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January 28, 2004

"Lost" civilizations

I saw the NOVA documentary about the Maya kings for the second time last night. It was kind of a strange coincidence since I recently went to an art opening that turned out to be a front for a cult that bases its beliefs around the Maya calendar. But I also began to wonder about the issue of "lost" civilizations.

In The Human Web the McNeills talk about a network of information that slowly spread over the whole world. As the network spread it became more durable and resilient from the periodic crashes that might afflict individual civilizations (nodes).

When we look at the Maya, with their advanced mathematics and literacy we often wonder "what went wrong?" We neglect the continuance of a less spectacular lowland Maya civilization, but nonetheless, the decline in organizational complexity and centralization is notable. I think that the fact that the Maya period spans the middle of our first millennium is important.

After about 500 BCE the Eurasian network of civilizations underwent a turning point. It became progressively more translocal, and the spread of "world religions" helped stitch the various polities together ideologically as well as economically.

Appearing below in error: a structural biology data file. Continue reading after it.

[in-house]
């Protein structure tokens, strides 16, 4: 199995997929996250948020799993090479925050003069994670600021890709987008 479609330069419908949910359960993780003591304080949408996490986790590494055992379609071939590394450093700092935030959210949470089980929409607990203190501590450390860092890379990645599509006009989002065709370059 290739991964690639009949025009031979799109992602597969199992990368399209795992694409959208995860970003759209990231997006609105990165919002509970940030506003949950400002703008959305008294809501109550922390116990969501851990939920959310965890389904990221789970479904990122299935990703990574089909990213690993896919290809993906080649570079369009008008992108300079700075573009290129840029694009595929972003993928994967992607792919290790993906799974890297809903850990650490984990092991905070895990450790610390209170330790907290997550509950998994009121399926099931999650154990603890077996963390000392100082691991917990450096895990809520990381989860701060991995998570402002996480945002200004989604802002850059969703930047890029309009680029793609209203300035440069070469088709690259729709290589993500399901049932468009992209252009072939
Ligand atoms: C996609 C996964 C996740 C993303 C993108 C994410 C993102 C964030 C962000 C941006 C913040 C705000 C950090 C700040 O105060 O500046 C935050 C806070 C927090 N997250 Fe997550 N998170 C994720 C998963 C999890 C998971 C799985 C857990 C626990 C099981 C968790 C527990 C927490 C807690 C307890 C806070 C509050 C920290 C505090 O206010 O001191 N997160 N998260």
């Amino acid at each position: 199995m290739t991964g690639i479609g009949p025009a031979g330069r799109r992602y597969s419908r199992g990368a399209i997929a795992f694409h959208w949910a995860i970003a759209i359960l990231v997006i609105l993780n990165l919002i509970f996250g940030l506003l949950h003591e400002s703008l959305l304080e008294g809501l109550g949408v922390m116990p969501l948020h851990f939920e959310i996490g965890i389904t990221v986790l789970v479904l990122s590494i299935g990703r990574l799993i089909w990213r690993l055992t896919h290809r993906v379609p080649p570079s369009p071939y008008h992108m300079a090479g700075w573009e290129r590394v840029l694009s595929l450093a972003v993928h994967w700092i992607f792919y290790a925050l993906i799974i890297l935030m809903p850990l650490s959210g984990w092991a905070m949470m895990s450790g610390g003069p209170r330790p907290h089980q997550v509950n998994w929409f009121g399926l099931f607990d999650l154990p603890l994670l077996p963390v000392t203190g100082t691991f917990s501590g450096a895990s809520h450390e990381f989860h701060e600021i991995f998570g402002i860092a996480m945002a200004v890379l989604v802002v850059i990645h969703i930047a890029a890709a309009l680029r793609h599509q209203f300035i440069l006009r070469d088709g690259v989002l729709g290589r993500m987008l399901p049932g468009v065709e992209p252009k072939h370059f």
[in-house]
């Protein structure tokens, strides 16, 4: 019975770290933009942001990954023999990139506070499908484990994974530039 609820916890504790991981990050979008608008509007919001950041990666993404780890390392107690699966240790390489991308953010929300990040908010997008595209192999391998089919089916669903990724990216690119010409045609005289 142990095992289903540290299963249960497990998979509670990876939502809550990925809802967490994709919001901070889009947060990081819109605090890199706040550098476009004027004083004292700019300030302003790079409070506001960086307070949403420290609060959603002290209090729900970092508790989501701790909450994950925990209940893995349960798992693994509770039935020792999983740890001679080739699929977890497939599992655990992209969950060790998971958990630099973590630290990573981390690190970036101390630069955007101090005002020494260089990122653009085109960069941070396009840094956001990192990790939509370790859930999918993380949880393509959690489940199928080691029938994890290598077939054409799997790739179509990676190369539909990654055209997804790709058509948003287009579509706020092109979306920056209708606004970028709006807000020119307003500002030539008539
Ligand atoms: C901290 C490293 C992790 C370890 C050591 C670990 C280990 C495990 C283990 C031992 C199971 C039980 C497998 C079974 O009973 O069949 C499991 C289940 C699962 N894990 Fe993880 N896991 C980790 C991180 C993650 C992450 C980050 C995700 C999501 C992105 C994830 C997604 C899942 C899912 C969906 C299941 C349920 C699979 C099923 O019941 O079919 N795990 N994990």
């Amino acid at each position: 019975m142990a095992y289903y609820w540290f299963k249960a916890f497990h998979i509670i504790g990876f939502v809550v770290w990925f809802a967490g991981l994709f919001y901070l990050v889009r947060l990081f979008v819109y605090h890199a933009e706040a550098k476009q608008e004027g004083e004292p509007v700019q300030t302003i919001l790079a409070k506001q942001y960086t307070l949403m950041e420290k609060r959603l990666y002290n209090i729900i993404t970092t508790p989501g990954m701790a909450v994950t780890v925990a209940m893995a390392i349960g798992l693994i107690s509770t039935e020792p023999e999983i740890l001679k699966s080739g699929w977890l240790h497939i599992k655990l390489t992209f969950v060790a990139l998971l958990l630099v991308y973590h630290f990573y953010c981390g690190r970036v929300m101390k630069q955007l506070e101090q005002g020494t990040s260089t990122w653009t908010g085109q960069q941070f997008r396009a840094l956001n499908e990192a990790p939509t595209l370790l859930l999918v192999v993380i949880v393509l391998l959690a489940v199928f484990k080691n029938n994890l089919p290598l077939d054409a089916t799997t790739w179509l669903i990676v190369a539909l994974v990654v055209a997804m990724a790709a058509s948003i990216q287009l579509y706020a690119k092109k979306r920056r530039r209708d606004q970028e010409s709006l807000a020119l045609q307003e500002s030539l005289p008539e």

But we should think back to the period between 2000 BCE and 1000 BCE. Several literate civilizations simply turned the lights off after hundreds of years of success. Mycenaean Greece, Indus Valley India and Hittite Anatolia are the big examples of civilizations that went into decline. There are lesser known lights, such as the city of Tartessos, that could no doubt populate a constellation of "lost civilizations." But even around 1000 BCE, the nadir of the old world network at that point, Egypt managed to keep a semblence of order and Assyria rose to fill the power vacuum with the decline of Babylonia and especially the Hittites (this is also the period that the Israelite kindgom is supposed to have had its glory years). India and Greece both "re-discovered" literacy thanks to the stimulus of Aramaic speaking peoples, so the redundancy of the network was crucial.

Looking to the Maya now, we see that there simply wasn't a large enough informational network to stimulate them to rise to the same heights that they once achieved. There is no "mystery" of why the Maya fell (shit happens), there is only the reality that they had few sister civilizations in close proximity that could spur a second age of greatness through cultural diffusion. There is surely a reason so many ancient peoples had a cyclical view of time, because decline seemed inevitable, it was only after 500 BCE that the corner was turned, and even then there were downward oscillations.... (the Roman Empire and Chinese Empire both collapsed after 300, but in contrast, India was going through its "Golden Age" of the Guptas).

Posted by razib at 01:43 PM